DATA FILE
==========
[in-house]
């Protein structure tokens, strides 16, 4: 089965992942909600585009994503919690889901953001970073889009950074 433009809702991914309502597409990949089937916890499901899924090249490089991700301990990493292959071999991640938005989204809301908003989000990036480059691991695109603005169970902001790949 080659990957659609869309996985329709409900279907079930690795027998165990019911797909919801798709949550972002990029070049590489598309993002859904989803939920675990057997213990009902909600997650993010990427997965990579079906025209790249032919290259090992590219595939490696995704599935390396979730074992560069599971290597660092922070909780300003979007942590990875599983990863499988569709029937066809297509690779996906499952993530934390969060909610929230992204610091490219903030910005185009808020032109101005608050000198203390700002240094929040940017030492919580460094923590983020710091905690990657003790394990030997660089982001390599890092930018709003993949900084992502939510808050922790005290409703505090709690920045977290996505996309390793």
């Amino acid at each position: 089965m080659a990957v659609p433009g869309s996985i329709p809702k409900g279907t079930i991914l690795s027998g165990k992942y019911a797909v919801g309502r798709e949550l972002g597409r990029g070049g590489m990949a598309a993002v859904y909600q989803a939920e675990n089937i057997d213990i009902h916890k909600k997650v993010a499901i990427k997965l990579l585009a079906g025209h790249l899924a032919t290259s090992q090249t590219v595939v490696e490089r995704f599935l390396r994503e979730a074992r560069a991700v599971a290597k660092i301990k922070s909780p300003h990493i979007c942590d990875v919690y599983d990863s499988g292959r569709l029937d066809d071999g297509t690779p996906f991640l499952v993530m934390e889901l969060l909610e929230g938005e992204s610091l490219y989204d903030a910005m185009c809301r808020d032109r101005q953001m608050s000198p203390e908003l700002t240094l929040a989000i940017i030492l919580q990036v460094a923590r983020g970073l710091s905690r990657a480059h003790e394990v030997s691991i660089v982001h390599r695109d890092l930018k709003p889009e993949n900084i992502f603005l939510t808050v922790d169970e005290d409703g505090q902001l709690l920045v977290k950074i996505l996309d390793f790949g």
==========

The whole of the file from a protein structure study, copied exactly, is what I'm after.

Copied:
[in-house]
């Protein structure tokens, strides 16, 4: 089965992942909600585009994503919690889901953001970073889009950074 433009809702991914309502597409990949089937916890499901899924090249490089991700301990990493292959071999991640938005989204809301908003989000990036480059691991695109603005169970902001790949 080659990957659609869309996985329709409900279907079930690795027998165990019911797909919801798709949550972002990029070049590489598309993002859904989803939920675990057997213990009902909600997650993010990427997965990579079906025209790249032919290259090992590219595939490696995704599935390396979730074992560069599971290597660092922070909780300003979007942590990875599983990863499988569709029937066809297509690779996906499952993530934390969060909610929230992204610091490219903030910005185009808020032109101005608050000198203390700002240094929040940017030492919580460094923590983020710091905690990657003790394990030997660089982001390599890092930018709003993949900084992502939510808050922790005290409703505090709690920045977290996505996309390793």
């Amino acid at each position: 089965m080659a990957v659609p433009g869309s996985i329709p809702k409900g279907t079930i991914l690795s027998g165990k992942y019911a797909v919801g309502r798709e949550l972002g597409r990029g070049g590489m990949a598309a993002v859904y909600q989803a939920e675990n089937i057997d213990i009902h916890k909600k997650v993010a499901i990427k997965l990579l585009a079906g025209h790249l899924a032919t290259s090992q090249t590219v595939v490696e490089r995704f599935l390396r994503e979730a074992r560069a991700v599971a290597k660092i301990k922070s909780p300003h990493i979007c942590d990875v919690y599983d990863s499988g292959r569709l029937d066809d071999g297509t690779p996906f991640l499952v993530m934390e889901l969060l909610e929230g938005e992204s610091l490219y989204d903030a910005m185009c809301r808020d032109r101005q953001m608050s000198p203390e908003l700002t240094l929040a989000i940017i030492l919580q990036v460094a923590r983020g970073l710091s905690r990657a480059h003790e394990v030997s691991i660089v982001h390599r695109d890092l930018k709003p889009e993949n900084i992502f603005l939510t808050v922790d169970e005290d409703g505090q902001l709690l920045v977290k950074i996505l996309d390793f790949g």